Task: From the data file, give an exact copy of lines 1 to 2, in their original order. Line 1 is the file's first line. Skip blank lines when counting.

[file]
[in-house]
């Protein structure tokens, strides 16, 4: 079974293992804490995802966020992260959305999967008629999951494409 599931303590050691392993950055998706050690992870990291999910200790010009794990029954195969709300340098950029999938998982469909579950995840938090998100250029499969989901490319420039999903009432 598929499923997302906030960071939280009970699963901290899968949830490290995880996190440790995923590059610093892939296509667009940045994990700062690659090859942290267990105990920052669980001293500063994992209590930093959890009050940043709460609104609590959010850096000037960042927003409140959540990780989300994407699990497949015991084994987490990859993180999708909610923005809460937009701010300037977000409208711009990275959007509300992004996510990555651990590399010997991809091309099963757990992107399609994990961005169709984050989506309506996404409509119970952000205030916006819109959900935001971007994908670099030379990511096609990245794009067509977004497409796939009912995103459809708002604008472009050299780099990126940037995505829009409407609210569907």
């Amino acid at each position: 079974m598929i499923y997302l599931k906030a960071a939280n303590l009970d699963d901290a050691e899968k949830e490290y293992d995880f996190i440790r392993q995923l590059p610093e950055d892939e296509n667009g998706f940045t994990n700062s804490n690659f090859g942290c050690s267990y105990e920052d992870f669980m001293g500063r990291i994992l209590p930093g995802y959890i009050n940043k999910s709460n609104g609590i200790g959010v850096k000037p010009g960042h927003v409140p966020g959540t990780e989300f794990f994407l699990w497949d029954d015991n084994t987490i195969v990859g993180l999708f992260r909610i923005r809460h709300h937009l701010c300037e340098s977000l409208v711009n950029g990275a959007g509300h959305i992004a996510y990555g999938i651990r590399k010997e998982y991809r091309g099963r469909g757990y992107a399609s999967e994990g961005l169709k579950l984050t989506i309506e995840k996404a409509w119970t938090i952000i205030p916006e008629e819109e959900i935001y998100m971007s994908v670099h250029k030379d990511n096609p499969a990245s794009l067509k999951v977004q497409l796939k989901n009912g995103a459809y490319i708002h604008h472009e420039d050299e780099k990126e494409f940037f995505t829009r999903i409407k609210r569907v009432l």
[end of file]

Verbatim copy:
[in-house]
């Protein structure tokens, strides 16, 4: 079974293992804490995802966020992260959305999967008629999951494409 599931303590050691392993950055998706050690992870990291999910200790010009794990029954195969709300340098950029999938998982469909579950995840938090998100250029499969989901490319420039999903009432 598929499923997302906030960071939280009970699963901290899968949830490290995880996190440790995923590059610093892939296509667009940045994990700062690659090859942290267990105990920052669980001293500063994992209590930093959890009050940043709460609104609590959010850096000037960042927003409140959540990780989300994407699990497949015991084994987490990859993180999708909610923005809460937009701010300037977000409208711009990275959007509300992004996510990555651990590399010997991809091309099963757990992107399609994990961005169709984050989506309506996404409509119970952000205030916006819109959900935001971007994908670099030379990511096609990245794009067509977004497409796939009912995103459809708002604008472009050299780099990126940037995505829009409407609210569907």